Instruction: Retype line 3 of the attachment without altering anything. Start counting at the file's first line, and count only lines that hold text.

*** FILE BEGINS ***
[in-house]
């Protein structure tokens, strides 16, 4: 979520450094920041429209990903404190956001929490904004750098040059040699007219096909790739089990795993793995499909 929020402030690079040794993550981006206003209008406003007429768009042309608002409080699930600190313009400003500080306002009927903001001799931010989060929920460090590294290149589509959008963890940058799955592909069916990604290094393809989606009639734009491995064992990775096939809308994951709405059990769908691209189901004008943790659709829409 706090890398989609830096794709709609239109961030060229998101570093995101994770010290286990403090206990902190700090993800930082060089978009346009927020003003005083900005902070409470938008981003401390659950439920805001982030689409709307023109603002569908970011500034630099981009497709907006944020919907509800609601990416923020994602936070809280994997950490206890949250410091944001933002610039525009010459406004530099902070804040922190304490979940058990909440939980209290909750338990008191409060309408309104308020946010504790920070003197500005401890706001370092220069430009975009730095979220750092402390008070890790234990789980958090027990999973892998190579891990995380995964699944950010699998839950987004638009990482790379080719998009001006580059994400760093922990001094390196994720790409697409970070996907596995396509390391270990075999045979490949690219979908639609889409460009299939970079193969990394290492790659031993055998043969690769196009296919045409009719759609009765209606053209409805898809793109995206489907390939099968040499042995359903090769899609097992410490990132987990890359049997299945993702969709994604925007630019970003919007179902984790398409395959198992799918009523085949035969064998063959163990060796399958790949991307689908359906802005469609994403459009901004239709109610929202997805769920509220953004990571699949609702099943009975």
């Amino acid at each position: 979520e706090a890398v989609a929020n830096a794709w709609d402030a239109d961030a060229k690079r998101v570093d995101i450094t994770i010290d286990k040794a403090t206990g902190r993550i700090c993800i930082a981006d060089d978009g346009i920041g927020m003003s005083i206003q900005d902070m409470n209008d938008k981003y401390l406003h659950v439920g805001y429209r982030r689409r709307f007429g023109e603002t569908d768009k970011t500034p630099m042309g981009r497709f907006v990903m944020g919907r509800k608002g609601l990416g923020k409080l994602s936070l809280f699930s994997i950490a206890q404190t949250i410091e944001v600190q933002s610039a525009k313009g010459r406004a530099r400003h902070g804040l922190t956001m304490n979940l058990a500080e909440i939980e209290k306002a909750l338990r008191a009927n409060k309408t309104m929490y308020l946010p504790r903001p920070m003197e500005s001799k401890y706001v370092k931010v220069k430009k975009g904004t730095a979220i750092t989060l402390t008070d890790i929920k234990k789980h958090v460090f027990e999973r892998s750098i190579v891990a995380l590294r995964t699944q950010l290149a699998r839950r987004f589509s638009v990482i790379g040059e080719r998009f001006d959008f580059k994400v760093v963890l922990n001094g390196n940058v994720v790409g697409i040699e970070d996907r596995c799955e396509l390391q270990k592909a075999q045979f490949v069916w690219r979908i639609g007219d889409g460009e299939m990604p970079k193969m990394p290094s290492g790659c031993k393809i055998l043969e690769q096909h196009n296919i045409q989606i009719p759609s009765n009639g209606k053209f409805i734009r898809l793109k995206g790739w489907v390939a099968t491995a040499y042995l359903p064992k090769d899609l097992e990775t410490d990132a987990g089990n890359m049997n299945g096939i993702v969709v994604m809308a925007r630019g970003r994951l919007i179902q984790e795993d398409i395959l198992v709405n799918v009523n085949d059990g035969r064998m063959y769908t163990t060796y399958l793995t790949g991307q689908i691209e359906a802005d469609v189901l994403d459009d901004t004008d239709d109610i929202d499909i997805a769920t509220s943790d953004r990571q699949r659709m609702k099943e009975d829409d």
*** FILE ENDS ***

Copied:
């Amino acid at each position: 979520e706090a890398v989609a929020n830096a794709w709609d402030a239109d961030a060229k690079r998101v570093d995101i450094t994770i010290d286990k040794a403090t206990g902190r993550i700090c993800i930082a981006d060089d978009g346009i920041g927020m003003s005083i206003q900005d902070m409470n209008d938008k981003y401390l406003h659950v439920g805001y429209r982030r689409r709307f007429g023109e603002t569908d768009k970011t500034p630099m042309g981009r497709f907006v990903m944020g919907r509800k608002g609601l990416g923020k409080l994602s936070l809280f699930s994997i950490a206890q404190t949250i410091e944001v600190q933002s610039a525009k313009g010459r406004a530099r400003h902070g804040l922190t956001m304490n979940l058990a500080e909440i939980e209290k306002a909750l338990r008191a009927n409060k309408t309104m929490y308020l946010p504790r903001p920070m003197e500005s001799k401890y706001v370092k931010v220069k430009k975009g904004t730095a979220i750092t989060l402390t008070d890790i929920k234990k789980h958090v460090f027990e999973r892998s750098i190579v891990a995380l590294r995964t699944q950010l290149a699998r839950r987004f589509s638009v990482i790379g040059e080719r998009f001006d959008f580059k994400v760093v963890l922990n001094g390196n940058v994720v790409g697409i040699e970070d996907r596995c799955e396509l390391q270990k592909a075999q045979f490949v069916w690219r979908i639609g007219d889409g460009e299939m990604p970079k193969m990394p290094s290492g790659c031993k393809i055998l043969e690769q096909h196009n296919i045409q989606i009719p759609s009765n009639g209606k053209f409805i734009r898809l793109k995206g790739w489907v390939a099968t491995a040499y042995l359903p064992k090769d899609l097992e990775t410490d990132a987990g089990n890359m049997n299945g096939i993702v969709v994604m809308a925007r630019g970003r994951l919007i179902q984790e795993d398409i395959l198992v709405n799918v009523n085949d059990g035969r064998m063959y769908t163990t060796y399958l793995t790949g991307q689908i691209e359906a802005d469609v189901l994403d459009d901004t004008d239709d109610i929202d499909i997805a769920t509220s943790d953004r990571q699949r659709m609702k099943e009975d829409d």